Hump Day Writing Prompt: Home Base

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Did you ever play tag when you were a kid?

Remember how there was always some spot that was home base? A tree. A bike. Someone’s mom.

If you got home, you were safe.

For today’s writing prompt, think about the concept of home–deeper and bigger than a house. (Although, where they live might also be their home base.)

If you really want to dig into your story, do this assignment for your hero AND your antagonist. Just think about where they’d run to, if they were being chased. It might be somewhere internal. A memory, maybe? It might be a person. It might be a physical place.

Write a paragraph or two describing your protagonist’s (and antagonist’s if you have time) safe place. Use all your senses.

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I’m working on a middle grade story right now called Wonder Roo. My narrator is a boy named Gideon. He’s telling the story of his neighbor, though–a quirky girl named Roona.

Roona’s home base is a thing. Her baby blanket. She believes that being wrapped in it during a house fire when she was a baby saved her life–and that when she wraps it around her neck, cape style, it turns her into Wonder Roo.

It’s a very plain blanket. Soft pink, lightweight cotton with an open weave and a satin binding. After twelve years of all kinds of use, it’s very worn. Her blanket is also her only real connection to her father, who she believes joined the Air Force soon after the fire when she was a baby. She hasn’t seen him since.

Here’s the scene where Roona first shows up in the story, with her blanket:

What caught my attention though, and yanked me right out of my sourness, was everything else about her. She wore cut-off jeans and a white t-shirt. Pretty standard stuff.

She had rainbow-striped socks pulled up to her knobby knees and roller skates that looked like blue and yellow running shoes strapped to her feet. And over her clothes, she wore a red swimsuit with a stripe running down each side. She had something tied around her neck, flapping in the hot, dry breeze as she skated in slow circles on her porch.

“What in the . . .” Despite myself, I was curious enough to open the car door and step my first foot in Ne-va-da.

“See, there’s a kid next door,” Dad said, rubbing my head as he passed me. “You’re going to be fine.”

This story doesn’t have a villain. The antagonist is Roona’s mother–more specifically her mental illness. Or the way she is now. Her home is an activity. Miranda Mulroney is a baker on a soul level. Roona believes that her emotions get baked into her cakes and pies and passed on to the people who eat them.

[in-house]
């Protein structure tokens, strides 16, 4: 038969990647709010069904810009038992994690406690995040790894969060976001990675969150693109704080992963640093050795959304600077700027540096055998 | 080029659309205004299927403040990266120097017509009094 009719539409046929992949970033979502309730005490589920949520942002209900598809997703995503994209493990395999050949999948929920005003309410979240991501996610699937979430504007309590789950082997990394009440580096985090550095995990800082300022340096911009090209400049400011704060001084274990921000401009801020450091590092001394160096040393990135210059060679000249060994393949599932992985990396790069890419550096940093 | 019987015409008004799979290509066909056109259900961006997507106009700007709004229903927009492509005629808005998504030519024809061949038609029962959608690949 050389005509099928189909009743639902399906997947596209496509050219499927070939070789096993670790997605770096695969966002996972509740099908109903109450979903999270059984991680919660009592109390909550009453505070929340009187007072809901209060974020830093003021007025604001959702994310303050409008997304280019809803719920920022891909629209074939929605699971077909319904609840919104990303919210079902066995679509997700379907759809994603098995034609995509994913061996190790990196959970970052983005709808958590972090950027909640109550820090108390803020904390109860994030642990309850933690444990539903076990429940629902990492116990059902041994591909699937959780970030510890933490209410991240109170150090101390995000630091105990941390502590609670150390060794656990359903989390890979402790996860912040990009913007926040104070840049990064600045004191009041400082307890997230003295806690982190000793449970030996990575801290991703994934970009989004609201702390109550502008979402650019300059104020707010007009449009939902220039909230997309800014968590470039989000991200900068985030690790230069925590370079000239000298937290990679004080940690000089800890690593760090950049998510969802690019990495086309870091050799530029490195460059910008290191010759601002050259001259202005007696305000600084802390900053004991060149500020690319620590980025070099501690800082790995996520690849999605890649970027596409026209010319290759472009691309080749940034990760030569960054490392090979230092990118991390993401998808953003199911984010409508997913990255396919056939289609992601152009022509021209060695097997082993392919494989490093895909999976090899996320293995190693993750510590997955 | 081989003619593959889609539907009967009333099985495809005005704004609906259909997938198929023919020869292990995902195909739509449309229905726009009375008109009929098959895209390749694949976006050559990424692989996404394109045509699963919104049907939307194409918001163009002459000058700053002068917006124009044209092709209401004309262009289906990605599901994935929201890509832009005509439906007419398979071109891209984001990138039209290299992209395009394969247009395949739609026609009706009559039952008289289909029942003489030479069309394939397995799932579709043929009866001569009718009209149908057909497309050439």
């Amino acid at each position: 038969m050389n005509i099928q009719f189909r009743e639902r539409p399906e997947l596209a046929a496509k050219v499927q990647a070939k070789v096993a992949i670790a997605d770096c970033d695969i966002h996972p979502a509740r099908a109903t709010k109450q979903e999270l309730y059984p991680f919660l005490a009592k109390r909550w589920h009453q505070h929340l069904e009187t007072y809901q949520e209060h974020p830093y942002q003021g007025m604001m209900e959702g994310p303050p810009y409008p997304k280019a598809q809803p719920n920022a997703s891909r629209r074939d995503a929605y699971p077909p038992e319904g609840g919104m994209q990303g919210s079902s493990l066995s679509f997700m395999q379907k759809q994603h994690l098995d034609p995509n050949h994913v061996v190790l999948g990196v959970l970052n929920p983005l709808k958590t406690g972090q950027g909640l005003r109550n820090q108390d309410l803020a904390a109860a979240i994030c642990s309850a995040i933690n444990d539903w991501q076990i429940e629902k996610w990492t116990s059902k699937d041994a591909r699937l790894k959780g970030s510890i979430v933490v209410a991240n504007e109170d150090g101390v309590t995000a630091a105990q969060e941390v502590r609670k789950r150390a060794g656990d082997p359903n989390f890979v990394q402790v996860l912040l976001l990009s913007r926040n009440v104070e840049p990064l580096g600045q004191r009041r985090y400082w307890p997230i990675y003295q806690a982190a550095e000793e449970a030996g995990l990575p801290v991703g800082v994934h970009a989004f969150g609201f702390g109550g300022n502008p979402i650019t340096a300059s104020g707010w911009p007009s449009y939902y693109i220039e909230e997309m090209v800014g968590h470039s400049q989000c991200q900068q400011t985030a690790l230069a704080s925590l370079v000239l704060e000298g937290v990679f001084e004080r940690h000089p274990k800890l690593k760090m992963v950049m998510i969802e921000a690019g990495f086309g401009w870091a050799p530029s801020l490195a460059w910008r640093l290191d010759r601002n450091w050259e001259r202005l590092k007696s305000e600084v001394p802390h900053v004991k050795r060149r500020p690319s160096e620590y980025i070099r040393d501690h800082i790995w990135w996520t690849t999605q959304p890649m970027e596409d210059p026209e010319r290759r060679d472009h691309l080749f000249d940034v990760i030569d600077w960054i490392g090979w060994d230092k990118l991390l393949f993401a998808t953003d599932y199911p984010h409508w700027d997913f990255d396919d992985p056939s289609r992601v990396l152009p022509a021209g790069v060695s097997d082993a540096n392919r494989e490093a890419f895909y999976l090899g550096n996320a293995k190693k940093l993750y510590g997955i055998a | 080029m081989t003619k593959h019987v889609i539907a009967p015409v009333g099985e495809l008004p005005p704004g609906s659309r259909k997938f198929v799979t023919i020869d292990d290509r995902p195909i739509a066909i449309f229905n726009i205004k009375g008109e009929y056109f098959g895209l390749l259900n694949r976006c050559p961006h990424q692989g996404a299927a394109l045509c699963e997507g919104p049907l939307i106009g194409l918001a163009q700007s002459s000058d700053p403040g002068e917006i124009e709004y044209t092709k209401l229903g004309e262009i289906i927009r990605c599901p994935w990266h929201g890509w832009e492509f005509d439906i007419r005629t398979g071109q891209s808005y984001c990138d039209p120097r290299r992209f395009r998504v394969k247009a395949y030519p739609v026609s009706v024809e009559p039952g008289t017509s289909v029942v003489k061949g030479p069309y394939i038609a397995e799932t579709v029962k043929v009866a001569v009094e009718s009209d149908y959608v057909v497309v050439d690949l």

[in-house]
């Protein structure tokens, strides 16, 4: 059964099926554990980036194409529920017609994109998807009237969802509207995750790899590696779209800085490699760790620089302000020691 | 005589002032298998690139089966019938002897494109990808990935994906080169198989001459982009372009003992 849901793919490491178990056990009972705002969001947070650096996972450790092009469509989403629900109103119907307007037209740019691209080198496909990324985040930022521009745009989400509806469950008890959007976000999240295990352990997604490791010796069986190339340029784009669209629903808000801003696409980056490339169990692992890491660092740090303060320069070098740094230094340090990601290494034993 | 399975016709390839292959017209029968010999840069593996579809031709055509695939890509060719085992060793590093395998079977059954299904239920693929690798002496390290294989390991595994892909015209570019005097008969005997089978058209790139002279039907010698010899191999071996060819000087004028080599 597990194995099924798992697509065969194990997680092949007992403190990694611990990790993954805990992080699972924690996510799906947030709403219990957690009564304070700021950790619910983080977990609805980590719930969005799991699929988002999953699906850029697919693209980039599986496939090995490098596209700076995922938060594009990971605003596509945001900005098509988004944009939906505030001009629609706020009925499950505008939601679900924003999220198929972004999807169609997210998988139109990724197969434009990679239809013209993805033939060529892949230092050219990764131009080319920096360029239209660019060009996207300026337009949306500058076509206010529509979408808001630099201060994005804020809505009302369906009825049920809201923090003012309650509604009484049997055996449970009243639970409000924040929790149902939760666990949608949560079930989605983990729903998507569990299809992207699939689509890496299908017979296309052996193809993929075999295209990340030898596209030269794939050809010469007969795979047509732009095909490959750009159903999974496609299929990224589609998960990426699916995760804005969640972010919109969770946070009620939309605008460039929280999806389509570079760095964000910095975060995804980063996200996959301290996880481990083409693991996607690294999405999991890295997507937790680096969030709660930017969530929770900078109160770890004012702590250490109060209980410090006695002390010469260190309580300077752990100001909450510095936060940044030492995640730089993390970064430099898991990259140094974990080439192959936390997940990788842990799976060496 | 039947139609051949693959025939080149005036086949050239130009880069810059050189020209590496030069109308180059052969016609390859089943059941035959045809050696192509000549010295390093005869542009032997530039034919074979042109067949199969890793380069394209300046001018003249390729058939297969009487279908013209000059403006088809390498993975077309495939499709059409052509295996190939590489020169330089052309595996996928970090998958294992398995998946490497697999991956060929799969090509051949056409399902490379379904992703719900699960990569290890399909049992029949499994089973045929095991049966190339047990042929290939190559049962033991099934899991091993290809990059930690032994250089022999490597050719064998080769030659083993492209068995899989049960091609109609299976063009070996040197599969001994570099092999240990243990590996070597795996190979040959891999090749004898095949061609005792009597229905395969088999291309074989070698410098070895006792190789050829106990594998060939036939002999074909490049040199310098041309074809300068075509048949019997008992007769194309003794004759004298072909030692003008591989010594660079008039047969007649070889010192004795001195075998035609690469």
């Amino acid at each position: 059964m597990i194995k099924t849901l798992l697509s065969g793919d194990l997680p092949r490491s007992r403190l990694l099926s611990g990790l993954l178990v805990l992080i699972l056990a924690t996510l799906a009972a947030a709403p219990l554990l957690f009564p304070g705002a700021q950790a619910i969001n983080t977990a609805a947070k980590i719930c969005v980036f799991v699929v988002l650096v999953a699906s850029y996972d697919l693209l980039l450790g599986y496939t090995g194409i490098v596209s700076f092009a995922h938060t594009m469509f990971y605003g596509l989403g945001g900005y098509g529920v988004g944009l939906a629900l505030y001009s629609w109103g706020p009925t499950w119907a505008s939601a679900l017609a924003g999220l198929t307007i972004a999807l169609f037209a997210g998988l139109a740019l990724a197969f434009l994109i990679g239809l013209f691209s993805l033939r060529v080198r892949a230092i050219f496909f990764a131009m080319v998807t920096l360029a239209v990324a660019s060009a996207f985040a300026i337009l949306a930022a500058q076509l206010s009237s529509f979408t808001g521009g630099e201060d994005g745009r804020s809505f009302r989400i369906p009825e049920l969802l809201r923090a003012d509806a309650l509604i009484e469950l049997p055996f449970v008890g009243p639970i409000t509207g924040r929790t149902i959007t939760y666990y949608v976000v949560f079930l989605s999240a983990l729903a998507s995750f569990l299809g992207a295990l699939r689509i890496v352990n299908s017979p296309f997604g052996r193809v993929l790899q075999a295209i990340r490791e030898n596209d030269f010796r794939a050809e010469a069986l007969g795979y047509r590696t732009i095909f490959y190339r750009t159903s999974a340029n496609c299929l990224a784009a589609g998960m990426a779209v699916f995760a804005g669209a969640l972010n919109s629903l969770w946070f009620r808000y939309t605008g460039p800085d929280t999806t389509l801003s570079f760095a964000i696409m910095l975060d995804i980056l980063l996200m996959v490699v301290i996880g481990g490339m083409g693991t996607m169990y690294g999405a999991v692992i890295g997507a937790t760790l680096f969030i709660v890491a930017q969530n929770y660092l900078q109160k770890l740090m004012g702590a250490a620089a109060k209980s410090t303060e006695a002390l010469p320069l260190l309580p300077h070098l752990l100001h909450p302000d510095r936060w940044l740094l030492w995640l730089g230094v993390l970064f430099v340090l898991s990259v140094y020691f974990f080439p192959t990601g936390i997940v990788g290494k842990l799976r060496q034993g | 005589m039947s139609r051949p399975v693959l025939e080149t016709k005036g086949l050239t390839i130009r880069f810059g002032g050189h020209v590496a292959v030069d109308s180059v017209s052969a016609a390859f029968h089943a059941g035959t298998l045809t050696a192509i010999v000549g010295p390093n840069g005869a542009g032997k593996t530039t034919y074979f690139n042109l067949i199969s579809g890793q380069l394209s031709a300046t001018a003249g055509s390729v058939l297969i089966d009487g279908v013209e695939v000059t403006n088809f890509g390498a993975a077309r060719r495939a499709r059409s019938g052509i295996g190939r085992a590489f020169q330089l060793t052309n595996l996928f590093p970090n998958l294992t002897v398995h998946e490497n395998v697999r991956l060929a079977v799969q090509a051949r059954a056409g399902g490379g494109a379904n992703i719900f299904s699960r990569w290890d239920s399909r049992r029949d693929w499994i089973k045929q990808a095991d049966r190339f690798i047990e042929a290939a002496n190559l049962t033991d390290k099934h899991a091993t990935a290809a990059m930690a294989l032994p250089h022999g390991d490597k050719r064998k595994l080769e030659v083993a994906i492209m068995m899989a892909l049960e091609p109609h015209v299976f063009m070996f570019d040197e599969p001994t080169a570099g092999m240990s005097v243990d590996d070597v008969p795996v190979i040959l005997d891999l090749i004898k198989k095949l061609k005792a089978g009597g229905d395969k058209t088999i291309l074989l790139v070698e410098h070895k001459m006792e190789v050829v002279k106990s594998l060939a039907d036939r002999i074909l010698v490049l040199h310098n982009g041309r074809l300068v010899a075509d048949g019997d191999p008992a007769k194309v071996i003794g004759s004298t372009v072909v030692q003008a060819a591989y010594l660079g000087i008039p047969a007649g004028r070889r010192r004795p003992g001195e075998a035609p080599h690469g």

When things get hard for Miranda, she bakes. She stays up all night losing herself in her ability to turn out perfect cookies or scones. It’s the thing she turns to when nothing else makes sense.

Your turn, Ninja! Write your scene and come share it on Facebook if you want some feedback.

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Did you know that there’s an ebook full of all the Hump Day Writing Prompts from 2016? Every Patreon Patron gets a copy–even at the $1 level! Check out the $10 level for The 1000 Day MFA.

 

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Hump Day Writing Prompt: Use the Right Words

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In a 1895 essay called “Fenimore Cooper’s Literary Offenses,” Mark Twain listed as one of his rules that writers “use the right word, not its second cousin.”

More than 120 years later and “Use the right word, not its second cousin” is still excellent advice. (There’s a whole book of essays on writing by Mark Twain, by the way.)

We can so easily get caught up in choosing perfect words that we stop forward motion on our stories. I’m just going to come right out and say that if you have to pull out a thesaurus to find the word, you’re probably courting a second cousin.

And you don’t want to do that. I have a feeling it’s frowned upon even more now than it was at the end of the nineteenth century. In every possible interpretation.

Choosing the right word is also key in the showing vs. telling battle.

In the same essay, Twain writes, “When a person has a poor ear for music he will flat and sharp right along without knowing it. He keeps near the tune, but it is not the tune. When a person has a poor ear for words, the result is a literary flatting and sharping; you perceive what he is intending to say, but you also perceive that he doesn’t say it.”

Let’s work on tuning our ear for words today.

Write a scene where your protagonist is frustrated. Use your word choice to show the frustration without coming out and telling the reader how the main character is feeling.

Here’s an example from my work-in-progress, a middle grade story called Wonder Roo. 

Sometime during our endless drive through the state of Tennessee, I decided that I would never, not ever, forgive my parents for dragging me to live in some dirt town in rural Nevada.

Not Nev-ah-da. Nev-a-da. (A-like-in-apple right in the middle.) Better learn to say it like a native, Dad said, or they’ll make you move to California.

Whatever. I didn’t want to be a native of Nev-a-da or Nev-ah-da or anywhere but Wildwood, New-Jer-sey.

“You’re pouting so hard, Josiah, I can hear it.” Dad tilted the rear view mirror so he saw me through it. I barely suppressed the urge to stick out my tongue.

“Will we be in Tennessee forever or what?” I asked.

He flicked on the blinker and slowed, swerving toward the shoulder. “Would you like to be?”